Format

Send to

Choose Destination
Cancer Res. 2016 May 15;76(10):2868-75. doi: 10.1158/0008-5472.CAN-15-2908. Epub 2016 Mar 24.

Hyperthermia Synergizes with Chemotherapy by Inhibiting PARP1-Dependent DNA Replication Arrest.

Author information

1
Dr. Margarete Fischer-Bosch Institute of Clinical Pharmacology and University of Tuebingen, Stuttgart, Germany.
2
Dr. Margarete Fischer-Bosch Institute of Clinical Pharmacology and University of Tuebingen, Stuttgart, Germany. Department of Clinical Pharmacology, University Hospital Tuebingen, Tuebingen, Germany.
3
Department of Surgery, Robert Bosch Hospital, Stuttgart, Germany.
4
Department of Gynaecology, Robert Bosch Hospital, Stuttgart, Germany.
5
Department of Oncology, Robert Bosch Hospital, Stuttgart, Germany.
6
Dr. Margarete Fischer-Bosch Institute of Clinical Pharmacology and University of Tuebingen, Stuttgart, Germany. heiko.van-der-kuip@ikp-stuttgart.de.

Abstract

Although hyperthermia offers clinical appeal to sensitize cells to chemotherapy, this approach has been limited in terms of long-term outcome as well as economic and technical burden. Thus, a more detailed knowledge about how hyperthermia exerts its effects on chemotherapy may illuminate ways to improve the approach. Here, we asked whether hyperthermia alters the response to chemotherapy-induced DNA damage and whether this mechanism is involved in its sensitizing effect in BRCA-competent models of ovarian and colon cancer. Notably, we found that hyperthermia delayed the repair of DNA damage caused by cisplatin or doxorubicin, acting upstream of different repair pathways to block histone polyADP-ribosylation (PARylation), a known effect of chemotherapy. Furthermore, hyperthermia blocked this histone modification as efficiently as pharmacologic inhibitors of PARP (PARPi), producing comparable delay in DNA repair, induction of double-strand breaks (DSB), and cell cytotoxicity after chemotherapy. Mechanistic investigations indicated that inhibiting PARylation by either hyperthermia or PARPi induced lethal DSB upon chemotherapy treatment not only by reducing DNA repair but also by preventing replication fork slowing. Overall, our work reveals how PARP blockade, either by hyperthermia or small-molecule inhibition, can increase chemotherapy-induced damage in BRCA-competent cells. Cancer Res; 76(10); 2868-75.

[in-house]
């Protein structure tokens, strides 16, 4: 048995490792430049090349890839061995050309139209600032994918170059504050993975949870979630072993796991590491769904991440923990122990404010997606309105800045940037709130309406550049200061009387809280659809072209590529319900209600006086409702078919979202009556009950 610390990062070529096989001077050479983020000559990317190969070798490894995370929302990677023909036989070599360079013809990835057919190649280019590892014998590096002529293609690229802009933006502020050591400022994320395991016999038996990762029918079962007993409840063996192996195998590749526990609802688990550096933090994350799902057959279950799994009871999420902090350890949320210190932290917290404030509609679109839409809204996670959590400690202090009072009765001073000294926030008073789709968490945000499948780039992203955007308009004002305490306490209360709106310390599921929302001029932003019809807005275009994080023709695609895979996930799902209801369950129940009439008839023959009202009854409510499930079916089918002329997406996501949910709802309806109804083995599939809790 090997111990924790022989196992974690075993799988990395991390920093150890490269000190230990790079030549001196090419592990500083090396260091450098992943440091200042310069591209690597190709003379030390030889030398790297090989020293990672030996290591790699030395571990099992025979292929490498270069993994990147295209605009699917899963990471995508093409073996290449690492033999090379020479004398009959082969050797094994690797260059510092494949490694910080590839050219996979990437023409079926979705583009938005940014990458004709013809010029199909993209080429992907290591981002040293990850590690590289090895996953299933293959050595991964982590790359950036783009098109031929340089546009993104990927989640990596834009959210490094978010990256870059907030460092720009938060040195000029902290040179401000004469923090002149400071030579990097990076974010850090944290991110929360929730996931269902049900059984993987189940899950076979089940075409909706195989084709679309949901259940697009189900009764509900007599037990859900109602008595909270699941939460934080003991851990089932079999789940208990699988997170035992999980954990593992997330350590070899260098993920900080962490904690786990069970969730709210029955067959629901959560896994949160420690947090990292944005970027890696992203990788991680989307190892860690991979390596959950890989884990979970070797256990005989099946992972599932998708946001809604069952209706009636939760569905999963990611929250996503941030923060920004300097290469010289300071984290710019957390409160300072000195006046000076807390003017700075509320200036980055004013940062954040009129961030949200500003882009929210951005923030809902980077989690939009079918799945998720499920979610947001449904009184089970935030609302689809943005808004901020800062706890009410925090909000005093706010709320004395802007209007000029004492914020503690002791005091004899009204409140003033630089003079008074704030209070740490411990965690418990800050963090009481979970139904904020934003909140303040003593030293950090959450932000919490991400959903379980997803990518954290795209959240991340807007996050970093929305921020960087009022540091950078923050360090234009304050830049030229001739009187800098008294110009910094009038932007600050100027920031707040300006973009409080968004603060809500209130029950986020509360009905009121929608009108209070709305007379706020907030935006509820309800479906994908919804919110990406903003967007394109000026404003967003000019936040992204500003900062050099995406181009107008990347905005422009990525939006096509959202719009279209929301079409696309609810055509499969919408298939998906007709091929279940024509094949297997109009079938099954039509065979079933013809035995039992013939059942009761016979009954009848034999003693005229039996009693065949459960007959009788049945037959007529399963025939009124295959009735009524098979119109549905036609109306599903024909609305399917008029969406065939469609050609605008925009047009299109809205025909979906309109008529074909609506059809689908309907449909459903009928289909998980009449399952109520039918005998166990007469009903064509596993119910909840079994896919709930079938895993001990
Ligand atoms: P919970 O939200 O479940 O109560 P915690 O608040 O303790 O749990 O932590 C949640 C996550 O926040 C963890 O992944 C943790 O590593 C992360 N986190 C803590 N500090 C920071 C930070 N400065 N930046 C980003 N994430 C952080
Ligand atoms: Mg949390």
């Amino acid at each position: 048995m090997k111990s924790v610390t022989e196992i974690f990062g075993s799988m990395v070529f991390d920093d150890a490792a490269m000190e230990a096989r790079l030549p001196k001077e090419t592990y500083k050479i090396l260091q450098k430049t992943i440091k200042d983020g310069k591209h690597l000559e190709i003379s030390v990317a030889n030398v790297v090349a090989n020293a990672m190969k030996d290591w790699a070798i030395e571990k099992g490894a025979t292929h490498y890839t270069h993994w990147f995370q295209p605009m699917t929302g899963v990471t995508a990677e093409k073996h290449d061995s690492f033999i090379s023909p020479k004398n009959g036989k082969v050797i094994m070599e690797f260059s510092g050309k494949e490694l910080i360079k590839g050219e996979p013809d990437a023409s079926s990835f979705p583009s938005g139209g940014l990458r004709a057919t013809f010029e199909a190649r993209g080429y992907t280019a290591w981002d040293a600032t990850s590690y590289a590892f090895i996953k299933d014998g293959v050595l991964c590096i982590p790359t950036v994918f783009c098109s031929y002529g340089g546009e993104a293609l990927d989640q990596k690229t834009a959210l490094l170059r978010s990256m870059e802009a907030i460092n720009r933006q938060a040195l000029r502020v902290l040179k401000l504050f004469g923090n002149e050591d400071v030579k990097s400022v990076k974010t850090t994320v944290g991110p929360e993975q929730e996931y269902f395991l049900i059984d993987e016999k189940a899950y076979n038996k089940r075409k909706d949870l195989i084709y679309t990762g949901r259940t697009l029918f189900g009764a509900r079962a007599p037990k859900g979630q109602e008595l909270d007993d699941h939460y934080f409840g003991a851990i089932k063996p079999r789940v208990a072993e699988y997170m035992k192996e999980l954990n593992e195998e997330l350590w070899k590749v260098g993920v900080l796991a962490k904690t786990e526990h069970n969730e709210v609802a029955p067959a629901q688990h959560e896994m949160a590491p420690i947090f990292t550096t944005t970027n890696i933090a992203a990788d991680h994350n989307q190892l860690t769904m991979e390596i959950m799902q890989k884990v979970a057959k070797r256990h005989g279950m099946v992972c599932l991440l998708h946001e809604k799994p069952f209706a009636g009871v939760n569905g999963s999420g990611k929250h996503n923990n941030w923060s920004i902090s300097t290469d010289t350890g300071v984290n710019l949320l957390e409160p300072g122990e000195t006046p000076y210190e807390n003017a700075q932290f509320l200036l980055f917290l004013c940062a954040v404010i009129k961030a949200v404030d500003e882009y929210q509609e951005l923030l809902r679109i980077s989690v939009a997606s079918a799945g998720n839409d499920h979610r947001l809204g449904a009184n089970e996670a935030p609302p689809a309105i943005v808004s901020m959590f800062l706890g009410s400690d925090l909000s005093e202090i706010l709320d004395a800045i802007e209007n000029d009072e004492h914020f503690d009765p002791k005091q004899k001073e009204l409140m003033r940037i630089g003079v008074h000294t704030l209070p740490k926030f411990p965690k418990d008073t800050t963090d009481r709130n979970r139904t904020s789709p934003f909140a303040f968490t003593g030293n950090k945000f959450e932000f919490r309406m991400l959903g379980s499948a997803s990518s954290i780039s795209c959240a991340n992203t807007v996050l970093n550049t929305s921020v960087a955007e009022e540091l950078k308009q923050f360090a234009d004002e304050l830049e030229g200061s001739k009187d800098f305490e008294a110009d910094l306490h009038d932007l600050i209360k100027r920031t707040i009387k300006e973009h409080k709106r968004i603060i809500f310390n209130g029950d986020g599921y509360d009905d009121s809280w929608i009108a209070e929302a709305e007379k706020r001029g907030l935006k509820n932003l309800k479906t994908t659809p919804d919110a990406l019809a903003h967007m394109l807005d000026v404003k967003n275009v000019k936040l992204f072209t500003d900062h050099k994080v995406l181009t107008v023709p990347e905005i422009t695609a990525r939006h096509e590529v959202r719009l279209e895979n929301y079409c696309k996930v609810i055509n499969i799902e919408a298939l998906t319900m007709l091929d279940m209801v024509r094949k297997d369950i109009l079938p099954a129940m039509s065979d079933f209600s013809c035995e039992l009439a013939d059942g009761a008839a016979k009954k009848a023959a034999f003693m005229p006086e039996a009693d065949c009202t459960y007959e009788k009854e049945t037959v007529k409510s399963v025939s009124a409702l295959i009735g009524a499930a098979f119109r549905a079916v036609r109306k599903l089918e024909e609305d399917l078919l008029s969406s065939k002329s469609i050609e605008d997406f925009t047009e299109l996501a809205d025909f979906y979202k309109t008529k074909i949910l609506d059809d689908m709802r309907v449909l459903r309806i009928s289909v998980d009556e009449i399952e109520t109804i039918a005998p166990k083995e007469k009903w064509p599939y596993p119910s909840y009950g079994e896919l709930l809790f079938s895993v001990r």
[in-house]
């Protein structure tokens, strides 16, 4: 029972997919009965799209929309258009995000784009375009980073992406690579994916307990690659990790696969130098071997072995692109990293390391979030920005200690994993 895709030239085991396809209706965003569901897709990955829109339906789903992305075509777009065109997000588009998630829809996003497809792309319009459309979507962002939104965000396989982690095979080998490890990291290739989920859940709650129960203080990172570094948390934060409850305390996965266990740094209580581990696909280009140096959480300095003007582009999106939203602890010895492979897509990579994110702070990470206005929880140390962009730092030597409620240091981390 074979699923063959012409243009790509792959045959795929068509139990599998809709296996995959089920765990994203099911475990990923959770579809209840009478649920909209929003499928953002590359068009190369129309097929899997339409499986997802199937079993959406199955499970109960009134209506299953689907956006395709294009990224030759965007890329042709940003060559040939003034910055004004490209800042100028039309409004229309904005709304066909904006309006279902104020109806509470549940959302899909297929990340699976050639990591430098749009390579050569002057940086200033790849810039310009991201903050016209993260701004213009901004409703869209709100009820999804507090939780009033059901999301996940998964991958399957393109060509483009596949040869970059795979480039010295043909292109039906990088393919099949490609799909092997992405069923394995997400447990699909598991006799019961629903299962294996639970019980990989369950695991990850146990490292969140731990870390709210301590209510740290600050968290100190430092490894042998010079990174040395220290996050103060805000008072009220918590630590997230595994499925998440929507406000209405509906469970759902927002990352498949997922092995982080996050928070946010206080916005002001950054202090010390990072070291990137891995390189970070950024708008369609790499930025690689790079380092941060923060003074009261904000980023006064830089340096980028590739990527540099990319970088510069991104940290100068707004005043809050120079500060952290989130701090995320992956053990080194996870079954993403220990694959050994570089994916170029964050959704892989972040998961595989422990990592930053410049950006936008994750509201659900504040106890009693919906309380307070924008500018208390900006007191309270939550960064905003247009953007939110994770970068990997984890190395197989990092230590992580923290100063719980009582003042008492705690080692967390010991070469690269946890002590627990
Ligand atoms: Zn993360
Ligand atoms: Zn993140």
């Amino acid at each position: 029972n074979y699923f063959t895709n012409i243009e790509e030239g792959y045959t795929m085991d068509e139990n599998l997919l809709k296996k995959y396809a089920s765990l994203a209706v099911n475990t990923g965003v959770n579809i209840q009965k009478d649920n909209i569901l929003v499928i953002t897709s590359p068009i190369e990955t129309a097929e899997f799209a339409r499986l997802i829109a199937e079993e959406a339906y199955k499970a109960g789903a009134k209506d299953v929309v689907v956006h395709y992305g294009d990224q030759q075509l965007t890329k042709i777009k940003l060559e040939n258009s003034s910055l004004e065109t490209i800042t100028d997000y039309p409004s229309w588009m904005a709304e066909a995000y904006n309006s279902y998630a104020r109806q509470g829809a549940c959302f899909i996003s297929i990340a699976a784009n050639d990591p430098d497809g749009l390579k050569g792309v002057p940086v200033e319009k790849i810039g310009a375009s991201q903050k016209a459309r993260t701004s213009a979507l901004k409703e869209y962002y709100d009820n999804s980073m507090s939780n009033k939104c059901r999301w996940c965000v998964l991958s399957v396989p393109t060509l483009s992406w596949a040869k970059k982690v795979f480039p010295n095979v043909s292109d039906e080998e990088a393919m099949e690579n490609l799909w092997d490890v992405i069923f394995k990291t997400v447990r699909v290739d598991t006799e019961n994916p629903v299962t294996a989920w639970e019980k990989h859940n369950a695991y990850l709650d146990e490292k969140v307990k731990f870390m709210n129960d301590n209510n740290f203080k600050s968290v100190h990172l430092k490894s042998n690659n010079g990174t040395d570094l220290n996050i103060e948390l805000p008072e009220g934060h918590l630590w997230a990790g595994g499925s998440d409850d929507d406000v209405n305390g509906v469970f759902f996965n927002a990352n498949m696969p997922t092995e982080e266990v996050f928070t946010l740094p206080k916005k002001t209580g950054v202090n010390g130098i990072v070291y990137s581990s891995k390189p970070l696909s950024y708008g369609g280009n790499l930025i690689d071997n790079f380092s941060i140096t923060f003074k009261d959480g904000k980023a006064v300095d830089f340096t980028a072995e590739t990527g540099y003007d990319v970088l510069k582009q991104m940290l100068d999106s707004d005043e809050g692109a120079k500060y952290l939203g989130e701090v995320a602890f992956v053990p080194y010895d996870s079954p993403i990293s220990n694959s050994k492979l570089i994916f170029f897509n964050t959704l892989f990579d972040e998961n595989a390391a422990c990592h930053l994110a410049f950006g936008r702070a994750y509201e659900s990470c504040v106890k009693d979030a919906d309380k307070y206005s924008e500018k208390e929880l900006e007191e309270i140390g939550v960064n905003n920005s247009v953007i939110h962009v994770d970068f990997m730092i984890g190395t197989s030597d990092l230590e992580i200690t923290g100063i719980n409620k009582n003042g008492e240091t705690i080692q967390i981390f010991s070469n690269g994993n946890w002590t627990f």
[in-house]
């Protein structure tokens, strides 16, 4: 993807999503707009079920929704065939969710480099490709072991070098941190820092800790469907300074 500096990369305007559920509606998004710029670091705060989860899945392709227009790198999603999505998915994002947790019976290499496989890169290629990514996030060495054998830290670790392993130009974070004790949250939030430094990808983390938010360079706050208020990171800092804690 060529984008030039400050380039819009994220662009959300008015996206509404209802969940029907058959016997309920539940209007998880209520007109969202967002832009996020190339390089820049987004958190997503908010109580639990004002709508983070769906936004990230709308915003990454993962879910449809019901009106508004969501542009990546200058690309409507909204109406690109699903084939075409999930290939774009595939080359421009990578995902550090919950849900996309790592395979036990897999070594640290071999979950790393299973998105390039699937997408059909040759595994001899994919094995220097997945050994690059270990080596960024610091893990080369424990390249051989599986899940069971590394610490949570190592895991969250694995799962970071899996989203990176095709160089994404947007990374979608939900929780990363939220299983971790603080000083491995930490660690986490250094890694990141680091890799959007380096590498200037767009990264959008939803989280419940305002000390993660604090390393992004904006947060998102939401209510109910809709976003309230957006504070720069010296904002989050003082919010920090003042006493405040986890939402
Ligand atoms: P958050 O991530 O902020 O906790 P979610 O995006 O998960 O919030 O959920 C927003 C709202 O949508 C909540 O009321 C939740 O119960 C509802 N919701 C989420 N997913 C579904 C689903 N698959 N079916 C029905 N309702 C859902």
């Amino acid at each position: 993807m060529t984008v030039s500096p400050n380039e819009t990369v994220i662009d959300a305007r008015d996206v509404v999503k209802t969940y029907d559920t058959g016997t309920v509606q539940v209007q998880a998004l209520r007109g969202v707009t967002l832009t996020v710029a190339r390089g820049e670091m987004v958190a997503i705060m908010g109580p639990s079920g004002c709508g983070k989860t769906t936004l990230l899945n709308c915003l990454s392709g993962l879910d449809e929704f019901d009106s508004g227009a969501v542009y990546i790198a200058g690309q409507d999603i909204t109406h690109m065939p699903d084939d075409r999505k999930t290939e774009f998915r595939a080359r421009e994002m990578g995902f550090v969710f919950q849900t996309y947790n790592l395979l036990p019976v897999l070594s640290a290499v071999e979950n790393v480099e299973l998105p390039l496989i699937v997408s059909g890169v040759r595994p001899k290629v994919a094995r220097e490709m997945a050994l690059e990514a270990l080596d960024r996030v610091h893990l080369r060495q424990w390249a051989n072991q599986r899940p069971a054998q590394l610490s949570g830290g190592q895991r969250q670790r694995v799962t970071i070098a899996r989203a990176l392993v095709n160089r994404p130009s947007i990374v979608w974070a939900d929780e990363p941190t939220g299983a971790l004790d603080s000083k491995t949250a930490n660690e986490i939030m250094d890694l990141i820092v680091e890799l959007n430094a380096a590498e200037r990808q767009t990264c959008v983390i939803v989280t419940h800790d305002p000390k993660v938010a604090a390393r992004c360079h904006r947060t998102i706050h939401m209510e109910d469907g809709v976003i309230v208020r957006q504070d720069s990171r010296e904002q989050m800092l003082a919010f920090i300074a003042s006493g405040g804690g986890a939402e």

PMID:
27013194
DOI:
10.1158/0008-5472.CAN-15-2908
[Indexed for MEDLINE]
Free full text

Supplemental Content

Full text links

Icon for HighWire
Loading ...
Support Center